Dark Skies: A Review.

Film: Dark Skies.
Directed by: Scott Stewart.
Released: 2013.
Running Time: 96 minutes.

The Film Dark Skies is an American horror story about a suburban family, the Barretts, who are tormented by inexplicable happenings and their attempts to understand and ultimately try to defy their fate.

The opening is an economical ground work of the type of setting (suburbia), people (suburbanites), and protagonists (suburban family) that the narrative is going to center on. The opening is good at establishing tools for filmmakers to work their intergalactic horror story through. You see hints that this is a community that is very much about appearance and reputation, gossiping with each other about this or that neighbor during a BBQ at the protagonist family’s house. You see hints that the father is stressed over an important position, the family’s lack of funds to support their middle class life style, his annoyance over his eldest son’s older friend, and his wife is too busy with her own work to have sex with him, providing a possible psychological component that could be utilized, perhaps to add an element of question in regards to the father’s perception of events.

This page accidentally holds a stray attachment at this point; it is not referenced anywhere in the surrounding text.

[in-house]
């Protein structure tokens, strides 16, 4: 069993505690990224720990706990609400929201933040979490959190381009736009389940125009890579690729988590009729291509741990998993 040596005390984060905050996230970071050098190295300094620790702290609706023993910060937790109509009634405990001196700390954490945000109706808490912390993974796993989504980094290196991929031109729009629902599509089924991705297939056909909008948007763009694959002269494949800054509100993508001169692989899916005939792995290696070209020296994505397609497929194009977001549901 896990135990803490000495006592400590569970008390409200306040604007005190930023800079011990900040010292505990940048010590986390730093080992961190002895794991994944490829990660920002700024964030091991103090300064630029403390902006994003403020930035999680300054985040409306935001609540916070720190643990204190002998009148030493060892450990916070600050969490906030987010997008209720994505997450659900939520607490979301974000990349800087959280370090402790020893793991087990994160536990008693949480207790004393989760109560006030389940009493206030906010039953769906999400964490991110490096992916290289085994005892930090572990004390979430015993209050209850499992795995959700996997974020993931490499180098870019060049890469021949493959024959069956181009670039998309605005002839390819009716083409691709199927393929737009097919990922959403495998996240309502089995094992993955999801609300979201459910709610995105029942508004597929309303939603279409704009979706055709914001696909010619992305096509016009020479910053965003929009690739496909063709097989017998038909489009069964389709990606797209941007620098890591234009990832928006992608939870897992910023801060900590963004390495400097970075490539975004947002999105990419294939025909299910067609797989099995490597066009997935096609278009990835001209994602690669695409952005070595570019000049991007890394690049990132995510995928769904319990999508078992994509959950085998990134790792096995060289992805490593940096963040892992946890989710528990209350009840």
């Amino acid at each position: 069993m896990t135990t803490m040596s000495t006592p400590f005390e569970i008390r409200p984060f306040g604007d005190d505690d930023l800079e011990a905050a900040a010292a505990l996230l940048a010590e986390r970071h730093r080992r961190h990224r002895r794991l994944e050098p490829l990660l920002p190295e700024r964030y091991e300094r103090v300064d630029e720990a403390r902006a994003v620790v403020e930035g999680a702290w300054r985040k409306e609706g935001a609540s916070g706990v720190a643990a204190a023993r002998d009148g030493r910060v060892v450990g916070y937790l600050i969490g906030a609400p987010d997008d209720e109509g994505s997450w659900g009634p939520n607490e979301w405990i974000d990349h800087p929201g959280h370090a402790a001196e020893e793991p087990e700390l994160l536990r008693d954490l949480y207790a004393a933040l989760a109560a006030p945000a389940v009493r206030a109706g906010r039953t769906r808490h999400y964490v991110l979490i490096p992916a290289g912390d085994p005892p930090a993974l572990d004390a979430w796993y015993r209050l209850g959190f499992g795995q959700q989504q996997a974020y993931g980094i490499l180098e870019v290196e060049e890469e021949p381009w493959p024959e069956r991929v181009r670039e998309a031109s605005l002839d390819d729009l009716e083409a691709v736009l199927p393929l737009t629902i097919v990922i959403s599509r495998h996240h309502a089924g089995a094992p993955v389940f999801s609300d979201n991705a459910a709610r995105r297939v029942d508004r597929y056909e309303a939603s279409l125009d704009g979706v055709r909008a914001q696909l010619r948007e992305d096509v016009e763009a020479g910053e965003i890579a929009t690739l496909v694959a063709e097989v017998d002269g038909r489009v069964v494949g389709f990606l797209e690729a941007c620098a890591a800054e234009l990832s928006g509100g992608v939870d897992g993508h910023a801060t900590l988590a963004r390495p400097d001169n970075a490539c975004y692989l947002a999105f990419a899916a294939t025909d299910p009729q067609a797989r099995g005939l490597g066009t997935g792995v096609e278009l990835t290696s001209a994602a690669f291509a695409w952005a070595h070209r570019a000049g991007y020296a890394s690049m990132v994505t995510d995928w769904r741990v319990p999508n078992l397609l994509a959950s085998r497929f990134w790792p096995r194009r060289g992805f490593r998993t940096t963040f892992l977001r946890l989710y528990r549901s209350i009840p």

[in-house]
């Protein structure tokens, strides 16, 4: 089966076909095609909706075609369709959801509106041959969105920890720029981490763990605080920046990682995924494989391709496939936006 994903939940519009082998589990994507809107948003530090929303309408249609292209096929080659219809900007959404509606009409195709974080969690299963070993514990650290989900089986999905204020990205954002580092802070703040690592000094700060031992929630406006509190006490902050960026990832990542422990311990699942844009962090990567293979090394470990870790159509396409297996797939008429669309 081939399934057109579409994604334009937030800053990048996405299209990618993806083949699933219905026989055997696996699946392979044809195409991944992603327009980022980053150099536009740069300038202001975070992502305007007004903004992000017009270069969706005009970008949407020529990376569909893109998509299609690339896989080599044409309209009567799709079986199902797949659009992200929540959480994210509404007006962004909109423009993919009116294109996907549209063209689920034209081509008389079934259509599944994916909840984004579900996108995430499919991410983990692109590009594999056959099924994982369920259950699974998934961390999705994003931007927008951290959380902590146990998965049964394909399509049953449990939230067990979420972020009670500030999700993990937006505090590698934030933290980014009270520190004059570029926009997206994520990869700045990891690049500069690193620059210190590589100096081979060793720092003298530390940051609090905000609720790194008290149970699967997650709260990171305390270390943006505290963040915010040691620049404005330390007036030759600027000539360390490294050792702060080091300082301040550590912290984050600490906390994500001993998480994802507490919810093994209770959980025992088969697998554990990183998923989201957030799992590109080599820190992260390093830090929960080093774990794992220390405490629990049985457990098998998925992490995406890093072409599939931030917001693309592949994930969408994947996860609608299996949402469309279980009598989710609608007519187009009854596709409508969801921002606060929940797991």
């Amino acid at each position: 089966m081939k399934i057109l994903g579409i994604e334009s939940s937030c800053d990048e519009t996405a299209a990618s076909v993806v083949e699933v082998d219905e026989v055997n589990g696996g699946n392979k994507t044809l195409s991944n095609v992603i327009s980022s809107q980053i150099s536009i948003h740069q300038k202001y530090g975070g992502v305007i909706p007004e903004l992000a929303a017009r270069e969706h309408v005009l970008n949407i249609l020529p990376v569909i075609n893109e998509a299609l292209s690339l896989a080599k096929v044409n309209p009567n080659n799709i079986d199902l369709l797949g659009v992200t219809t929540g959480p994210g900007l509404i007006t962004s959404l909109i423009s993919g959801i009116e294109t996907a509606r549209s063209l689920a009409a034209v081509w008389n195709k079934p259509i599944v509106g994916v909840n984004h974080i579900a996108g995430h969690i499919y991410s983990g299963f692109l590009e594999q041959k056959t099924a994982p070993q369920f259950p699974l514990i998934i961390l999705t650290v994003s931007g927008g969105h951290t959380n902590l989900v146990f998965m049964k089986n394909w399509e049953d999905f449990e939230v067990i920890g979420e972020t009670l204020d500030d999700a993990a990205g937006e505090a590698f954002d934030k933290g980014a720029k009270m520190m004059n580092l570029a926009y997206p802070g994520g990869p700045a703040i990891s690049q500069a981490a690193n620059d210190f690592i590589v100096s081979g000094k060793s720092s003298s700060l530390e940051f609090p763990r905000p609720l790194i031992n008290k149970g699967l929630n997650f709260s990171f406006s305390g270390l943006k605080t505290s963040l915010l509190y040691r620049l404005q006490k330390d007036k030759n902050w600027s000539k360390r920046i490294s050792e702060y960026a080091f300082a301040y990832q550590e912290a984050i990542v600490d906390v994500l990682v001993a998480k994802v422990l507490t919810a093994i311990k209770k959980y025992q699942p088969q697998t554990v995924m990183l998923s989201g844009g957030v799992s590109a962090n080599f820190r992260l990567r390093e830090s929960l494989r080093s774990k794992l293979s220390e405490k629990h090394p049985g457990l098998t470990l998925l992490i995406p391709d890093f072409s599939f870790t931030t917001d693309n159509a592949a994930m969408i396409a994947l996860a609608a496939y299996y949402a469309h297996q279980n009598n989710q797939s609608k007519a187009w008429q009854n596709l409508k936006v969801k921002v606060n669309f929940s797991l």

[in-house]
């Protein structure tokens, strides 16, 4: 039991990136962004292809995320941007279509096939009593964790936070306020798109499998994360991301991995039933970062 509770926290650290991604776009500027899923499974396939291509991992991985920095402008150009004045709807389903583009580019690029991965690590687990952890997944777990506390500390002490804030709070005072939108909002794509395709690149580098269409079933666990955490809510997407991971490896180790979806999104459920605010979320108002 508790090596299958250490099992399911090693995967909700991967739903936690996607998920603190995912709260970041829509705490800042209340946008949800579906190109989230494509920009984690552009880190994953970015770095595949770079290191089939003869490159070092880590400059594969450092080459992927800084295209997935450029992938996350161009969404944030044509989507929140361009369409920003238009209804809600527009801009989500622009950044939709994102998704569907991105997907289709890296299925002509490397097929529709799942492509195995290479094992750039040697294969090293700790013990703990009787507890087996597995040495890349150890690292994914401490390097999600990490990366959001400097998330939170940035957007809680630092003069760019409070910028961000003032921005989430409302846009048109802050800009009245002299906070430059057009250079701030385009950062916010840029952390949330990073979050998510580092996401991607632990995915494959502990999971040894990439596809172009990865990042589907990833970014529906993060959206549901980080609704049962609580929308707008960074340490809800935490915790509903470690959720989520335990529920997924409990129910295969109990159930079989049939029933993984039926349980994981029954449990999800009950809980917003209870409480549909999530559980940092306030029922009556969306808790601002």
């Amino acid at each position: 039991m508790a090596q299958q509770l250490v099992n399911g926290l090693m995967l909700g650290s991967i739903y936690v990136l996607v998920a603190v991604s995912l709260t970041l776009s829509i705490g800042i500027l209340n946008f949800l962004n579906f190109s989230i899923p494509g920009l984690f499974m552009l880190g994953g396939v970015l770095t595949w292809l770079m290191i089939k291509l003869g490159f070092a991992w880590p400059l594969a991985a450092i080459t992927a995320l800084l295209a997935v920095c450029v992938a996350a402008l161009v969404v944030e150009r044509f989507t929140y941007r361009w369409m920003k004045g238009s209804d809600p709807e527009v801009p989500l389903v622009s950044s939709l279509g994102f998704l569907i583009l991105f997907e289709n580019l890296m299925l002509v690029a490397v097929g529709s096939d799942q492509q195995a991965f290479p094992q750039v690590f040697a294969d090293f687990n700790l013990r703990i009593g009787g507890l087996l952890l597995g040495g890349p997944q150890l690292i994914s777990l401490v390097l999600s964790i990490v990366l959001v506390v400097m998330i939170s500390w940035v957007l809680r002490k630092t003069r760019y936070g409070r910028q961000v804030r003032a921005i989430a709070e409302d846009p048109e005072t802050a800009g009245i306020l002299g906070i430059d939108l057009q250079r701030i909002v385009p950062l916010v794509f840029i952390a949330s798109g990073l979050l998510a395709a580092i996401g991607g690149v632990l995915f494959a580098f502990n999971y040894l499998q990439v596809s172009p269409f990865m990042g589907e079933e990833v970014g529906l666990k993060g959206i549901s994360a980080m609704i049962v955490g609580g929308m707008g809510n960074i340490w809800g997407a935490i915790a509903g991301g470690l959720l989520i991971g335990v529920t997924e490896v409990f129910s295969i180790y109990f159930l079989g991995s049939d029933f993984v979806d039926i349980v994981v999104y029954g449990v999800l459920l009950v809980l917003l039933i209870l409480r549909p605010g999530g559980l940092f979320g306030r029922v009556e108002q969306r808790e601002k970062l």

Alright, so far so good, a solid opening foundation to work some modest cinema magic, with such possibilities hinted at in the beginning and an interesting premise to work through them, spectators should be in for a pretty decent horror film.

Unfortunately, this doesn’t happen.

Admittedly, there are some vague references to the protagonists dealing with some flack as the parents come across as possibly abusive, as the most tormenting happens to the youngest child, with the father having violent anger issues displayed to all and sundry when he tries to beat up his eldest son’s friend, but it is only shallowly scratched, with one passing possibility of child services taking the children, but nothing comes from that plot point and this prime opportunity for drama is wasted (which would have really added to the tension of the climax if the parents had to steal away their children before the aliens could). There is barely any interactions with their judging neighbors other than a few passing dirty looks and aghast faces. This could have paved the way to some necessary character and story development, some stellar drama, and gripping tension, but nope, those vital cinematic treats are not tossed the spectator’s way.

Things just happen in this movie, and granted there are some creepy scenes, and the actors did well with what they had (Keri Russell played an even better Keri Russell this time around), but the film maker’s set-up all these possibilities, and then just seemed to not know how to use any of it, a trend which went all the way to the ending which had a frankly unneeded half-assed last scene.

All in all, the movie is a “meh,” without much going for it other than some decent performances and a few scenes here and there. Though I am not one to promote remakes, this film perhaps needs a more knowledgeable hand in narrative development to really make it shine.

*Dark Skies trailer link: https://www.youtube.com/watch?v=K8iLp1xQtPQ

For other movie reviews go to Film Reviews.

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